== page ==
To long-time fair-goers, the Bradley family and in particular–Gary Bradley–is a fixture at both the Riceville Fair and the Vankleek Hill Fair.

Bradley has been raising Hereford beef cattle for about 40 years and showing them at local fairs is important to him and to his family.

It might not be evident to all, but transporting, grooming and preparing to show cattle or any livestock is more a labour of love than about winning prize money.

While Bradley used to have more beef cattle, the family herd numbers about 20 these days. He says his son and grandchildren have become interested in the beef shows at the local fairs.


“It’s really about a sense of belonging and showing support for people we know,” says Bradley, who adds that they might show three to five animals at local fairs.

Acknowledging that Eastern Ontario has always been ‘tough’ for beef producers, he says that for his family at least, showing beef cattle has become more of a hobby.

“It takes time to show livestock,” according to Bradley. And time is something that many don’t have these days. “Agriculture is a funny master; producers don’t have the time to attend fairs the way they used to. There were the days when it was your fair and you had to be there.”

Gary Bradley’s foray into the world of beef started with a lucky draw ticket.

“Many years ago, my ticket was the winner and I won a beef heifer in a draw. That heifer was from (local beef producers) Marge and Roy w. They had a lot of values that people simply don’t have any more,” Bradley recalls. “And that’s what got me started.”

Gary’s son Jay says he and other young people learned a lot from the Cartwrights and from beef enthusiasts Mac and Chick MacCaskill.

“It was my first time showing when my Dad had the lucky ticket and won a heifer,” recalls Jay, who says he has been showing cattle at the Vankleek Hill Fair since 1988, for as long as he can remember.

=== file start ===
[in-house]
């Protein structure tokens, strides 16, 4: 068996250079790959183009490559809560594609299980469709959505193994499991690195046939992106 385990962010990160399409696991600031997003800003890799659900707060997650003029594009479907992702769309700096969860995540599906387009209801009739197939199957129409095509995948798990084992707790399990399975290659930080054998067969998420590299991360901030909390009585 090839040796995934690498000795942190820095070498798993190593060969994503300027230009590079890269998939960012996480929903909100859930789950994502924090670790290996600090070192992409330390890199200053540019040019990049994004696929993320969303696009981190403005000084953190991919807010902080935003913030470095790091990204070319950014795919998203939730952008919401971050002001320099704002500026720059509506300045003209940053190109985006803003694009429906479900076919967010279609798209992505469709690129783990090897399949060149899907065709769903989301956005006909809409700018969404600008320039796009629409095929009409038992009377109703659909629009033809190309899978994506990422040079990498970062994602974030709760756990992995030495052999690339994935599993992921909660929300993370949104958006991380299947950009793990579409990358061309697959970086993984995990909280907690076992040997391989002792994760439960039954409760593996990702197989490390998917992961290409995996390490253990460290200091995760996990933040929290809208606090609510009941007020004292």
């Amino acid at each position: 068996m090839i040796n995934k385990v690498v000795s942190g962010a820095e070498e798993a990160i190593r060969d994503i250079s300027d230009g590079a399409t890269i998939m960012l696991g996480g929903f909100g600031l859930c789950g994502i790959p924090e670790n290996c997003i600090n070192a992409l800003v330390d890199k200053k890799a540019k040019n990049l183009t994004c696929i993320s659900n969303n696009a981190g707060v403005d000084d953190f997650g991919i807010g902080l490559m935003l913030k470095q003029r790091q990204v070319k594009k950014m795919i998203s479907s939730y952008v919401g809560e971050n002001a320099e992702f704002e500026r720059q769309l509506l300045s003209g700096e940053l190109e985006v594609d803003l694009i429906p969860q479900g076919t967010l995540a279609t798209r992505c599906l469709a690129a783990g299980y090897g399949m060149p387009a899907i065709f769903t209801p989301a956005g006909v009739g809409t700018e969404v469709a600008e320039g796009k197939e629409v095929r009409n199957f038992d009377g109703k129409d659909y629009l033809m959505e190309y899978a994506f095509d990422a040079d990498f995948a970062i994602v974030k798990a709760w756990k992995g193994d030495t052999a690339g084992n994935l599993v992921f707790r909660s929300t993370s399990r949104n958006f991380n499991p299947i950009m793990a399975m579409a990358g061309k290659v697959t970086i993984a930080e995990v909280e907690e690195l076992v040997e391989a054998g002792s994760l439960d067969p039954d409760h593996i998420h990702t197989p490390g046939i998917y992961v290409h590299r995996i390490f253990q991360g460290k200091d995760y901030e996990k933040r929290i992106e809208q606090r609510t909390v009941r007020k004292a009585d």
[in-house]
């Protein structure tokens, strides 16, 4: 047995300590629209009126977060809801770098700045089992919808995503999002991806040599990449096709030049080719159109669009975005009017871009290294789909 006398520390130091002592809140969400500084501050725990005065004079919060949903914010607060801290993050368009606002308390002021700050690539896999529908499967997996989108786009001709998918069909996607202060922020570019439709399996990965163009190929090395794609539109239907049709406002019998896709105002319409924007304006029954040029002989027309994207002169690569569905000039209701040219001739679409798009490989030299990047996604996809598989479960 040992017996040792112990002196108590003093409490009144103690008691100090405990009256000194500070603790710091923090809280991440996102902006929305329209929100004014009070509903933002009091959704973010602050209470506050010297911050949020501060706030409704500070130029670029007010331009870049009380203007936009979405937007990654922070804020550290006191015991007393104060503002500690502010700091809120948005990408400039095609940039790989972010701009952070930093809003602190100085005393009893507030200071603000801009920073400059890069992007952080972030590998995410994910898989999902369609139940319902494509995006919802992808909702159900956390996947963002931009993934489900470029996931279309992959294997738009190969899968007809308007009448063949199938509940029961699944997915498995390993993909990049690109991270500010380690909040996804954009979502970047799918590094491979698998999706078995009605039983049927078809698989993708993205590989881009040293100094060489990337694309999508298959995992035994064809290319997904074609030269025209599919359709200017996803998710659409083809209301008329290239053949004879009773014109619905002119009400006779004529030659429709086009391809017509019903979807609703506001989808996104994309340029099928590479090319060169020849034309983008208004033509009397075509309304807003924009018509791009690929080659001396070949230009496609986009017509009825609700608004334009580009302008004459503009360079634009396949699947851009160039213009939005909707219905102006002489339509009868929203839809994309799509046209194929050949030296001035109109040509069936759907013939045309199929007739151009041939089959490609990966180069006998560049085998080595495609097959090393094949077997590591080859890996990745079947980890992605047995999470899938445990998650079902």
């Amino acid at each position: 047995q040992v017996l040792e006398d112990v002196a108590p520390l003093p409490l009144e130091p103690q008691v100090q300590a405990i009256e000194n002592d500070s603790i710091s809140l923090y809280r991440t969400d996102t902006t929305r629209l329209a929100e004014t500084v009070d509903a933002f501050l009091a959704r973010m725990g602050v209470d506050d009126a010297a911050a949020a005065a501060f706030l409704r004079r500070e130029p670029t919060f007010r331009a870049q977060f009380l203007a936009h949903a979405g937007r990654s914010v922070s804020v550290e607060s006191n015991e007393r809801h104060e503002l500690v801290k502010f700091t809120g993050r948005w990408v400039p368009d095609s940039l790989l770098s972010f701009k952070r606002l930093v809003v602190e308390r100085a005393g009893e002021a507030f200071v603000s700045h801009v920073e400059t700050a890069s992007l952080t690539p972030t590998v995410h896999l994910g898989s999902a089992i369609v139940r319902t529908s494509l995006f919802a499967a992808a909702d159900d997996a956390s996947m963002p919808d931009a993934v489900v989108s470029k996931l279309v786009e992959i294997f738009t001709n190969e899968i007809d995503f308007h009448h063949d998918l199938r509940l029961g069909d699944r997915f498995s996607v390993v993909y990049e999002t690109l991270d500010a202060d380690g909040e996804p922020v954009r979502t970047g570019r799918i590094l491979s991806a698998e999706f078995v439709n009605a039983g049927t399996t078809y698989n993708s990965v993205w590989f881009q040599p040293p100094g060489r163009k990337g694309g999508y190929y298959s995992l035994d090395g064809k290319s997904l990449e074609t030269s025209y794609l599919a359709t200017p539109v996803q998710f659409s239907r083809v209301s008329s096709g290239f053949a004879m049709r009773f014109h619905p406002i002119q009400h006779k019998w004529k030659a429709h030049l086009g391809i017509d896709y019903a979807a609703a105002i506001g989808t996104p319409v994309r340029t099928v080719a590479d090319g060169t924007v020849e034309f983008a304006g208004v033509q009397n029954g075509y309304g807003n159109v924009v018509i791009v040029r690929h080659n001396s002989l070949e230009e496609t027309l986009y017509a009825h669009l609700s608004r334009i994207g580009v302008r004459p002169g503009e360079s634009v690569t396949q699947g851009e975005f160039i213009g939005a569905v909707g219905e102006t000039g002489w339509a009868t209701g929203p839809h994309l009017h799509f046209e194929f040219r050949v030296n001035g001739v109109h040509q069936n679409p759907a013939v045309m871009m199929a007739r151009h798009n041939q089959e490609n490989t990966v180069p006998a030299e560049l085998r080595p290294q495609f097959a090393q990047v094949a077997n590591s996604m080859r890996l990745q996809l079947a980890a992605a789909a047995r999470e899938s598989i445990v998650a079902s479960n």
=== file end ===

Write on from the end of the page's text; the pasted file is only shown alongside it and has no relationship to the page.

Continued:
Jay’s two sons–Gavin (12) and Callum (8) do most of the chores these days with the Hereford livestock and when The Review visited the Bradley farm, the boys had just returned from Lindsay, Ontario, where they competed with 150 other young people between the ages of five and 21 from across Canada.

The young people are completely responsible for their livestock at the competition; adults are not permitted to help. The Bonanza competition is a well-rounded competition which includes showing livestock, art, literature, public speaking, grooming and judging.

“It prepares them for life,” said Jay’s mother, Faye, describing the event.

Jay has been judging beef classes since he was 18 years of age and both he and his father point out that there are no qualification requirements for beef judges while there are qualifications required to become a dairy judge. He acknowledges that showing livestock is a lot of work. People don’t see the 90 per cent that takes place behind the scenes to prepare the cattle.

Experience, fairness and livestock knowledge are expected from good judges, according to the Bradleys, who say it is important to maintain objectivity.

When it comes to showing, Gary says that as a good showman, “You do your best to hide the faults — and they all have faults — and you avoid making corrections when the judge is looking,” he says with a smile.

You will be able to see some of the Bradley family’s beef cattle in the Hereford Beef Show at the Vankleek Hill Fair on Sunday, August 21, 2022 and again at the Riceville Fair on Sunday, August 28.